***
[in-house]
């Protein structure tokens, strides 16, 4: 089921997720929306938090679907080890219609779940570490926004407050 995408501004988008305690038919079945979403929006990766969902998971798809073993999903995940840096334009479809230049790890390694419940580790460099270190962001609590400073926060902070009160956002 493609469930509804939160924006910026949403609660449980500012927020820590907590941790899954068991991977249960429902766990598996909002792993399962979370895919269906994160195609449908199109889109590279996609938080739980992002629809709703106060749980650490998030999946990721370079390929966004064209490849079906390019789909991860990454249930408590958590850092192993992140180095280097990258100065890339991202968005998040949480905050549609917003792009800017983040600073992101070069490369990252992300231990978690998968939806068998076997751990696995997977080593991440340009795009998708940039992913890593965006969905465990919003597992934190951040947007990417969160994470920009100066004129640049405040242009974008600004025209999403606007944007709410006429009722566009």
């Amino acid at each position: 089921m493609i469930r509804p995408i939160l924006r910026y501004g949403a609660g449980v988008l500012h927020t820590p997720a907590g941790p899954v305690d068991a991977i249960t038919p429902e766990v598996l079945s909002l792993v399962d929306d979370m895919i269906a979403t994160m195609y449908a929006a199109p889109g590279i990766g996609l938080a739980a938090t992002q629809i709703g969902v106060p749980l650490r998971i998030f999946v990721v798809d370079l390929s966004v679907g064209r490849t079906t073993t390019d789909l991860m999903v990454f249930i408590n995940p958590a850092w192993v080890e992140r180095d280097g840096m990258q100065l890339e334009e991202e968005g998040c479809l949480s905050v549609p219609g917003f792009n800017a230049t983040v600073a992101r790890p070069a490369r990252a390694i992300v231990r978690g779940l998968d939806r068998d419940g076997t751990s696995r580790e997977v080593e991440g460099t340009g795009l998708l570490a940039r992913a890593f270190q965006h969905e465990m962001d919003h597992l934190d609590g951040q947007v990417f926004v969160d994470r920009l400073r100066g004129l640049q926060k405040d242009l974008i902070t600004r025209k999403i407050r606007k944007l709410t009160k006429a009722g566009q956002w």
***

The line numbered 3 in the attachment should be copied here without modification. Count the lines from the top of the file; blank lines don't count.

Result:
């Amino acid at each position: 089921m493609i469930r509804p995408i939160l924006r910026y501004g949403a609660g449980v988008l500012h927020t820590p997720a907590g941790p899954v305690d068991a991977i249960t038919p429902e766990v598996l079945s909002l792993v399962d929306d979370m895919i269906a979403t994160m195609y449908a929006a199109p889109g590279i990766g996609l938080a739980a938090t992002q629809i709703g969902v106060p749980l650490r998971i998030f999946v990721v798809d370079l390929s966004v679907g064209r490849t079906t073993t390019d789909l991860m999903v990454f249930i408590n995940p958590a850092w192993v080890e992140r180095d280097g840096m990258q100065l890339e334009e991202e968005g998040c479809l949480s905050v549609p219609g917003f792009n800017a230049t983040v600073a992101r790890p070069a490369r990252a390694i992300v231990r978690g779940l998968d939806r068998d419940g076997t751990s696995r580790e997977v080593e991440g460099t340009g795009l998708l570490a940039r992913a890593f270190q965006h969905e465990m962001d919003h597992l934190d609590g951040q947007v990417f926004v969160d994470r920009l400073r100066g004129l640049q926060k405040d242009l974008i902070t600004r025209k999403i407050r606007k944007l709410t009160k006429a009722g566009q956002w």